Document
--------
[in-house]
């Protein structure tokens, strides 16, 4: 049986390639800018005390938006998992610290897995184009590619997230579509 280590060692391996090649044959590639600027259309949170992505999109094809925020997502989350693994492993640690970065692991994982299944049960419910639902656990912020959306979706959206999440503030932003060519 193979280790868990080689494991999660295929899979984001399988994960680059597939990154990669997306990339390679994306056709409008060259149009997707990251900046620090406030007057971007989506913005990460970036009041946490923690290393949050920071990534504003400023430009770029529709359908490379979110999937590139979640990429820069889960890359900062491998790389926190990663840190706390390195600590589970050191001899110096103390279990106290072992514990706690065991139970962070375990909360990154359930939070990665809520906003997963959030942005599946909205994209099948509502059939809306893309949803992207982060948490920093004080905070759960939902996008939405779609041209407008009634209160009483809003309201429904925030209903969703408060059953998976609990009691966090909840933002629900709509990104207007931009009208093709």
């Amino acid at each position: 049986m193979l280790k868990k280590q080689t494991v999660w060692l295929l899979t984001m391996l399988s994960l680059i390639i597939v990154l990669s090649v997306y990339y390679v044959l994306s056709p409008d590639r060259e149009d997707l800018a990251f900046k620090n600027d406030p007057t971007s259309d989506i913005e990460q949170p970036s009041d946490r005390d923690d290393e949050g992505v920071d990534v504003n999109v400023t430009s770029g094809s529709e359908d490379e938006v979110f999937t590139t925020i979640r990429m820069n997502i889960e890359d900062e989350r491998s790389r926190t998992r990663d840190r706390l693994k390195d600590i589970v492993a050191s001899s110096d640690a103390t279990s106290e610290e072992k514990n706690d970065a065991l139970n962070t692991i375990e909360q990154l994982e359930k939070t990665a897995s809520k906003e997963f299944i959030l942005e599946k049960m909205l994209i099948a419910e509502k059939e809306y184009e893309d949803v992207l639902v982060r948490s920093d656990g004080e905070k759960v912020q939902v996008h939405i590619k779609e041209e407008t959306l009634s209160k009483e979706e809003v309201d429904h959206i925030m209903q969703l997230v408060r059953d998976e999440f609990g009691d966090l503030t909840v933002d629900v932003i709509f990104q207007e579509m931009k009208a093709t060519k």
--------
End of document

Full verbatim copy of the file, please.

[in-house]
């Protein structure tokens, strides 16, 4: 049986390639800018005390938006998992610290897995184009590619997230579509 280590060692391996090649044959590639600027259309949170992505999109094809925020997502989350693994492993640690970065692991994982299944049960419910639902656990912020959306979706959206999440503030932003060519 193979280790868990080689494991999660295929899979984001399988994960680059597939990154990669997306990339390679994306056709409008060259149009997707990251900046620090406030007057971007989506913005990460970036009041946490923690290393949050920071990534504003400023430009770029529709359908490379979110999937590139979640990429820069889960890359900062491998790389926190990663840190706390390195600590589970050191001899110096103390279990106290072992514990706690065991139970962070375990909360990154359930939070990665809520906003997963959030942005599946909205994209099948509502059939809306893309949803992207982060948490920093004080905070759960939902996008939405779609041209407008009634209160009483809003309201429904925030209903969703408060059953998976609990009691966090909840933002629900709509990104207007931009009208093709």
């Amino acid at each position: 049986m193979l280790k868990k280590q080689t494991v999660w060692l295929l899979t984001m391996l399988s994960l680059i390639i597939v990154l990669s090649v997306y990339y390679v044959l994306s056709p409008d590639r060259e149009d997707l800018a990251f900046k620090n600027d406030p007057t971007s259309d989506i913005e990460q949170p970036s009041d946490r005390d923690d290393e949050g992505v920071d990534v504003n999109v400023t430009s770029g094809s529709e359908d490379e938006v979110f999937t590139t925020i979640r990429m820069n997502i889960e890359d900062e989350r491998s790389r926190t998992r990663d840190r706390l693994k390195d600590i589970v492993a050191s001899s110096d640690a103390t279990s106290e610290e072992k514990n706690d970065a065991l139970n962070t692991i375990e909360q990154l994982e359930k939070t990665a897995s809520k906003e997963f299944i959030l942005e599946k049960m909205l994209i099948a419910e509502k059939e809306y184009e893309d949803v992207l639902v982060r948490s920093d656990g004080e905070k759960v912020q939902v996008h939405i590619k779609e041209e407008t959306l009634s209160k009483e979706e809003v309201d429904h959206i925030m209903q969703l997230v408060r059953d998976e999440f609990g009691d966090l503030t909840v933002d629900v932003i709509f990104q207007e579509m931009k009208a093709t060519k």